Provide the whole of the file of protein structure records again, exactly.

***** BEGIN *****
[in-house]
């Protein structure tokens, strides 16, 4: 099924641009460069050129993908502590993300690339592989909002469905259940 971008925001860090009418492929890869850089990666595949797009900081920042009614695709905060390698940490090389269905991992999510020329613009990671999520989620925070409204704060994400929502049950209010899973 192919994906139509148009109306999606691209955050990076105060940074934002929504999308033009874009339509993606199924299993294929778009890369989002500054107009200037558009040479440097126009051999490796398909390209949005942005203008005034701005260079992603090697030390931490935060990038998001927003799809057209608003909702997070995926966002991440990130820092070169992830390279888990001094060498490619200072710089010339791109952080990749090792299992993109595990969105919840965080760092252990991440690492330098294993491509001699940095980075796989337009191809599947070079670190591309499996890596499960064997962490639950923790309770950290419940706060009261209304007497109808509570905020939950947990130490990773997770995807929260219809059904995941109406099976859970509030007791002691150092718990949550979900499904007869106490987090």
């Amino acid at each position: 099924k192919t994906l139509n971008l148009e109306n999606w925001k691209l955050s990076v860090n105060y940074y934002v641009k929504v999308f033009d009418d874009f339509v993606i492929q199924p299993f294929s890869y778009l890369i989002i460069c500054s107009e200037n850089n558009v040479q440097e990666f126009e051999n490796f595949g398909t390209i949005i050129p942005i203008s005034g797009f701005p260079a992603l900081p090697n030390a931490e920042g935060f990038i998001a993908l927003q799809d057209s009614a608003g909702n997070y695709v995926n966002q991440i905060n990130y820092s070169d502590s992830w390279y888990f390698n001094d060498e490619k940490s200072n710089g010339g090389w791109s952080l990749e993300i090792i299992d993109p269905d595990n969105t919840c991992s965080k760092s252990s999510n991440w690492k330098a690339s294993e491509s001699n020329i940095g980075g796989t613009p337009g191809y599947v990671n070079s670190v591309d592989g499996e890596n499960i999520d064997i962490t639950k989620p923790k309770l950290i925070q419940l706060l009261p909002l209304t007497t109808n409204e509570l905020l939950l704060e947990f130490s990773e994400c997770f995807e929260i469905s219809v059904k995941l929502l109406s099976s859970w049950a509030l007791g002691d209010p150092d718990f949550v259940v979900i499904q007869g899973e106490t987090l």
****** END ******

[in-house]
């Protein structure tokens, strides 16, 4: 099924641009460069050129993908502590993300690339592989909002469905259940 971008925001860090009418492929890869850089990666595949797009900081920042009614695709905060390698940490090389269905991992999510020329613009990671999520989620925070409204704060994400929502049950209010899973 192919994906139509148009109306999606691209955050990076105060940074934002929504999308033009874009339509993606199924299993294929778009890369989002500054107009200037558009040479440097126009051999490796398909390209949005942005203008005034701005260079992603090697030390931490935060990038998001927003799809057209608003909702997070995926966002991440990130820092070169992830390279888990001094060498490619200072710089010339791109952080990749090792299992993109595990969105919840965080760092252990991440690492330098294993491509001699940095980075796989337009191809599947070079670190591309499996890596499960064997962490639950923790309770950290419940706060009261209304007497109808509570905020939950947990130490990773997770995807929260219809059904995941109406099976859970509030007791002691150092718990949550979900499904007869106490987090």
């Amino acid at each position: 099924k192919t994906l139509n971008l148009e109306n999606w925001k691209l955050s990076v860090n105060y940074y934002v641009k929504v999308f033009d009418d874009f339509v993606i492929q199924p299993f294929s890869y778009l890369i989002i460069c500054s107009e200037n850089n558009v040479q440097e990666f126009e051999n490796f595949g398909t390209i949005i050129p942005i203008s005034g797009f701005p260079a992603l900081p090697n030390a931490e920042g935060f990038i998001a993908l927003q799809d057209s009614a608003g909702n997070y695709v995926n966002q991440i905060n990130y820092s070169d502590s992830w390279y888990f390698n001094d060498e490619k940490s200072n710089g010339g090389w791109s952080l990749e993300i090792i299992d993109p269905d595990n969105t919840c991992s965080k760092s252990s999510n991440w690492k330098a690339s294993e491509s001699n020329i940095g980075g796989t613009p337009g191809y599947v990671n070079s670190v591309d592989g499996e890596n499960i999520d064997i962490t639950k989620p923790k309770l950290i925070q419940l706060l009261p909002l209304t007497t109808n409204e509570l905020l939950l704060e947990f130490s990773e994400c997770f995807e929260i469905s219809v059904k995941l929502l109406s099976s859970w049950a509030l007791g002691d209010p150092d718990f949550v259940v979900i499904q007869g899973e106490t987090l």